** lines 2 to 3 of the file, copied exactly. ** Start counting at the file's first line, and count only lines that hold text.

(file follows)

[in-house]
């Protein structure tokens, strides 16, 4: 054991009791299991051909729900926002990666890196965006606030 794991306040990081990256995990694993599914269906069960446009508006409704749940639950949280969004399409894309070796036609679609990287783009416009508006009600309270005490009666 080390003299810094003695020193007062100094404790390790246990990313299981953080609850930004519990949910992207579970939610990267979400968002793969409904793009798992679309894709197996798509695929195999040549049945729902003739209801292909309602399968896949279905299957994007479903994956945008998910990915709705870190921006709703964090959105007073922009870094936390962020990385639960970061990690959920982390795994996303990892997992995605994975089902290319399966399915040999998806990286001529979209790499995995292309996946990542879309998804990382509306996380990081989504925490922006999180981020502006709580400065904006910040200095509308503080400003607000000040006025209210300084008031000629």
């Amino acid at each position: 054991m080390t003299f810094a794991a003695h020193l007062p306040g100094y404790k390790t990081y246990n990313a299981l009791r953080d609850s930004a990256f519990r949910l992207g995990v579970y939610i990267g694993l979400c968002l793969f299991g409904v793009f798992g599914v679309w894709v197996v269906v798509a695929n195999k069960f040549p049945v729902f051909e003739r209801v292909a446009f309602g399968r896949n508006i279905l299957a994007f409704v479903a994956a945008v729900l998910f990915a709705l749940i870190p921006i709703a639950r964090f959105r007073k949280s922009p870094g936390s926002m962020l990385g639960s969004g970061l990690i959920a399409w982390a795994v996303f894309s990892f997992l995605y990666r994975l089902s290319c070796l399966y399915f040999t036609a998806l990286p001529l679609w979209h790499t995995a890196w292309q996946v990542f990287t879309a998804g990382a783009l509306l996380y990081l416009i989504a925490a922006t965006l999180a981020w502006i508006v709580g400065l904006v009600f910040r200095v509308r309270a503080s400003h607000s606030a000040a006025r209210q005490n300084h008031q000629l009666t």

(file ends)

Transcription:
């Protein structure tokens, strides 16, 4: 054991009791299991051909729900926002990666890196965006606030 794991306040990081990256995990694993599914269906069960446009508006409704749940639950949280969004399409894309070796036609679609990287783009416009508006009600309270005490009666 080390003299810094003695020193007062100094404790390790246990990313299981953080609850930004519990949910992207579970939610990267979400968002793969409904793009798992679309894709197996798509695929195999040549049945729902003739209801292909309602399968896949279905299957994007479903994956945008998910990915709705870190921006709703964090959105007073922009870094936390962020990385639960970061990690959920982390795994996303990892997992995605994975089902290319399966399915040999998806990286001529979209790499995995292309996946990542879309998804990382509306996380990081989504925490922006999180981020502006709580400065904006910040200095509308503080400003607000000040006025209210300084008031000629």
């Amino acid at each position: 054991m080390t003299f810094a794991a003695h020193l007062p306040g100094y404790k390790t990081y246990n990313a299981l009791r953080d609850s930004a990256f519990r949910l992207g995990v579970y939610i990267g694993l979400c968002l793969f299991g409904v793009f798992g599914v679309w894709v197996v269906v798509a695929n195999k069960f040549p049945v729902f051909e003739r209801v292909a446009f309602g399968r896949n508006i279905l299957a994007f409704v479903a994956a945008v729900l998910f990915a709705l749940i870190p921006i709703a639950r964090f959105r007073k949280s922009p870094g936390s926002m962020l990385g639960s969004g970061l990690i959920a399409w982390a795994v996303f894309s990892f997992l995605y990666r994975l089902s290319c070796l399966y399915f040999t036609a998806l990286p001529l679609w979209h790499t995995a890196w292309q996946v990542f990287t879309a998804g990382a783009l509306l996380y990081l416009i989504a925490a922006t965006l999180a981020w502006i508006v709580g400065l904006v009600f910040r200095v509308r309270a503080s400003h607000s606030a000040a006025r209210q005490n300084h008031q000629l009666t």